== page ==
This question is inspired from the long discussion in comments here: How does linear regression use the normal distribution?

In the usual linear regression model, for simplicity here written with only one predictor:

Yi=β0+β1xi+ϵi

where the xi are known constants and ϵi are zero-mean independent error terms. If we in addition assume normal distributions for the errors, then the usual least squares estimators and the maximum likelihood estimators of β0,β1 are identical.So my easy question: do there exist any other distribution for the error terms such that the mle are identical with the ordinary least squaeres estimator? The one implication is easy to show, the other one not so.

**Answer**

In maximum likelihood estimation, we calculate

ˆβML:∑∂lnf(ϵi)∂β=0⟹∑f′(ϵi)f(ϵi)xi=0

the last relation taking into account the linearity structure of the regression equation.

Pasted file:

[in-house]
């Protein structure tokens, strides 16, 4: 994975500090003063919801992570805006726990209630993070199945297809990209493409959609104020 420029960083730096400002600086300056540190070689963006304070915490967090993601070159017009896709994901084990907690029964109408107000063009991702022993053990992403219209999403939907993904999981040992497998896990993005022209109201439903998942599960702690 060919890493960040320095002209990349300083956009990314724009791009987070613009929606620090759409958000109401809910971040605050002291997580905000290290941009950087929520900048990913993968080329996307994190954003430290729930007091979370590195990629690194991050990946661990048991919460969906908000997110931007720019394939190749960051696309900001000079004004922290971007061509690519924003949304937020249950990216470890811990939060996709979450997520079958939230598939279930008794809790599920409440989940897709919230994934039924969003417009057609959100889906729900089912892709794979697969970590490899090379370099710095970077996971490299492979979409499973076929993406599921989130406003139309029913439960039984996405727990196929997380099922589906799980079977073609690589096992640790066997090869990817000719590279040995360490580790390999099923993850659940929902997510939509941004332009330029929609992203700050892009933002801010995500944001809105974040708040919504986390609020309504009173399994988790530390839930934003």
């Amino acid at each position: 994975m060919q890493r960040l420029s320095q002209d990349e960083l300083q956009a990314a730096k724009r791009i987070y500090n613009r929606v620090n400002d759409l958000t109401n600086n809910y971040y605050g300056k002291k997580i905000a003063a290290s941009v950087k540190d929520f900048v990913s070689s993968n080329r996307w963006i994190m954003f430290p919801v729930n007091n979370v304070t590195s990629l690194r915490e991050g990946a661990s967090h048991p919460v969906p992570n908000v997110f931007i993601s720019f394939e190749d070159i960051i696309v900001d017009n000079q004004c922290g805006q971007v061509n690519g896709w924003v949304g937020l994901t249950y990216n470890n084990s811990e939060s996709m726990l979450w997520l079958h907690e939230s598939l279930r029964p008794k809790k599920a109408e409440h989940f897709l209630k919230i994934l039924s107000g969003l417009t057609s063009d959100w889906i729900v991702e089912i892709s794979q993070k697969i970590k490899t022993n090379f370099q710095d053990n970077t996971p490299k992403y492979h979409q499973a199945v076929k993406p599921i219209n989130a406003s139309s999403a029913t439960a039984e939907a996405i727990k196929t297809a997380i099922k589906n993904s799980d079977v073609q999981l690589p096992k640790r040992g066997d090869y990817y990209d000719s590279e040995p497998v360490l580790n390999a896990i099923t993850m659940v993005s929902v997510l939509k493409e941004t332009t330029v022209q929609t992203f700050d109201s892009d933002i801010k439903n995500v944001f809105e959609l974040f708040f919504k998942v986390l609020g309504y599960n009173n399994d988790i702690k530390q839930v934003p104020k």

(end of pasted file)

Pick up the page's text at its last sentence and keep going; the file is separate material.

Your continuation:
In comparison , the OLS estimator satisfies

∑ϵixi=0

In order to obtain identical algebraic expressions for the slope coefficients we need to have a density for the error term such that

f′(ϵi)f(ϵi)=±cϵi⟹f′(ϵi)=±cϵif(ϵi)

These are differential equations of the form y′=±xy that have solutions

∫1ydy=±∫xdx⟹lny=±12x2

⟹y=f(ϵ)=exp{±12cϵ2}

Any function that has this kernel and integrates to unity over an appropriate domain, will make the MLE and OLS for the slope coefficients identical. Namely we are looking for

g(x)=Aexp{±12cx2}:∫bag(x)dx=1

Is there such a g that is not the normal density (or the half-normal or the derivative of the error function)?

Certainly. But one more thing one has to consider is the following: if one uses the plus sign in the exponent, and a symmetric support around zero for example, one will get a density that has a unique *minimum* in the middle, and two local maxima at the boundaries of the support.

**Attribution***Source : Link , Question Author : kjetil b halvorsen , Answer Author : Alecos Papadopoulos*